On October 28th and 29th of this year, several convoys of Russian aircraft made flights over the North Sea, Atlantic Ocean, Baltic Sea, and Black Sea that led to NATO monitoring, intercepting, and standby readiness. In 2014, the number of Russian aircraft intercepted by NATO planes has tripled to more than 100 in all.
These incursions were often into the airspace of (non-Russian) Europe. The U.K., Portugal, Norway, Turkey, Germany, and other NATO nations have scrambled jets numerous times in response. Even non-NATO Sweden and Finland sent planes to guard against the intruders. These developments show the organization of NATO’s air defense is up to snuff, but also tell of a bolder, more aggressive Russia that is desirous to test NATO’s resolve.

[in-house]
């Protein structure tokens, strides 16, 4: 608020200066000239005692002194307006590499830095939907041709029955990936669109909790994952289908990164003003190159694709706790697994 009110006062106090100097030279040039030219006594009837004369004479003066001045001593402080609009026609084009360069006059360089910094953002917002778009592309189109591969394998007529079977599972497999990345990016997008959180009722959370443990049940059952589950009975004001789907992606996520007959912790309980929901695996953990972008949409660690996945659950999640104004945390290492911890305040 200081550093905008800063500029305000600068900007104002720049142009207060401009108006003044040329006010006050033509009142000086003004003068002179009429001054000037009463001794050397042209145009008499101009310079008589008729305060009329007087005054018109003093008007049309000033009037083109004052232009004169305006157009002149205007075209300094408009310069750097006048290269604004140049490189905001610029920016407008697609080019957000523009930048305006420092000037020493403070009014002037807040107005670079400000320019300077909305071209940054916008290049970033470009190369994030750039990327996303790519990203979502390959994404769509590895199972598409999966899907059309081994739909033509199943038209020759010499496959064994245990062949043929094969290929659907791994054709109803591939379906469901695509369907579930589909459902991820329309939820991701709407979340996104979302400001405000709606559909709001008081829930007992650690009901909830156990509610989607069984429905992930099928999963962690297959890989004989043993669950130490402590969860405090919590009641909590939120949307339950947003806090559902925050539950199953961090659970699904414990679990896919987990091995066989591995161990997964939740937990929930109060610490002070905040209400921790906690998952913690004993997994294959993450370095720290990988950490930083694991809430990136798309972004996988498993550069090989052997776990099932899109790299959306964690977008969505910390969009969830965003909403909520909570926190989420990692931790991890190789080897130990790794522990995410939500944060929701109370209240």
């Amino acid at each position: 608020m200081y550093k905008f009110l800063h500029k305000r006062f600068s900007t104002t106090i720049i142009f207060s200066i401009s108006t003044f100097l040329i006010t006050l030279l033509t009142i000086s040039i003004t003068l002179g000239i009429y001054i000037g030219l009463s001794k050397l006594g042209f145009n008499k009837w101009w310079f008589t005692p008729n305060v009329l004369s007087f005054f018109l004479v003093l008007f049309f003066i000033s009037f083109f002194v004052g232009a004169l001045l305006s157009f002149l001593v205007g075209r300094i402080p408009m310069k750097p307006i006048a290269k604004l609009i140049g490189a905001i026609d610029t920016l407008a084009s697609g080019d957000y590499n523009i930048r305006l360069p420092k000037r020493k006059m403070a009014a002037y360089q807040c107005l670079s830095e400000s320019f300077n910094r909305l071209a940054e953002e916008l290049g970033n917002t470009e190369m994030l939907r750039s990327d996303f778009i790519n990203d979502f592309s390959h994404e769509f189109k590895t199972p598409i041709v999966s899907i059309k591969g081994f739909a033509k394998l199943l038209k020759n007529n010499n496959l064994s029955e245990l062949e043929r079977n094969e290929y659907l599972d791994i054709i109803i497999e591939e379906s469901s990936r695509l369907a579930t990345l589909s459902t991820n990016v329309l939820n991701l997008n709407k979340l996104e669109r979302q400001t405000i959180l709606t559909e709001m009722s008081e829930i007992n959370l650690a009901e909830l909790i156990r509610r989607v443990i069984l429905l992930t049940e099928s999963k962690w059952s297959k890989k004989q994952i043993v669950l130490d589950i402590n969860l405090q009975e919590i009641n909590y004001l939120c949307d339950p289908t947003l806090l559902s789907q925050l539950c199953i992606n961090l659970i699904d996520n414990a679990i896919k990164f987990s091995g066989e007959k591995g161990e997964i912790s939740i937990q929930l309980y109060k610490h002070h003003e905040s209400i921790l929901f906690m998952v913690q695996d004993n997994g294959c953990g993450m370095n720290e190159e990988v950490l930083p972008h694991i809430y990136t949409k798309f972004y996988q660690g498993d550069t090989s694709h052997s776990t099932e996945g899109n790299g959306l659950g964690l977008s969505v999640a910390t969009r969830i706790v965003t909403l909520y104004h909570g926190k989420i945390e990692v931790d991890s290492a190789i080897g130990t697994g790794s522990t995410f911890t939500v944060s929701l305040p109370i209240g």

The recent weakness displayed by the West in the Crimea and eastern Ukraine is likely a factor. Earlier weakness of the U.S. was perceived in the back-down from the threat to bomb Russian-allied Syria. That led to Putin’s gamble in Crimea, and his success there has only emboldened him further.
According to NATO spokesman Broda, these air space tests are not new and do not indicate we are on the brink of war with Russia, but one does sense a little muscle flexing by Putin here. Russia’s ally Iran is nearing nuclear status, Assad is hanging on in Syria, Ukraine is being systematically dismembered, and now we chase daring Russian pilots through Western air space. These are not the days of Ronald Reagan.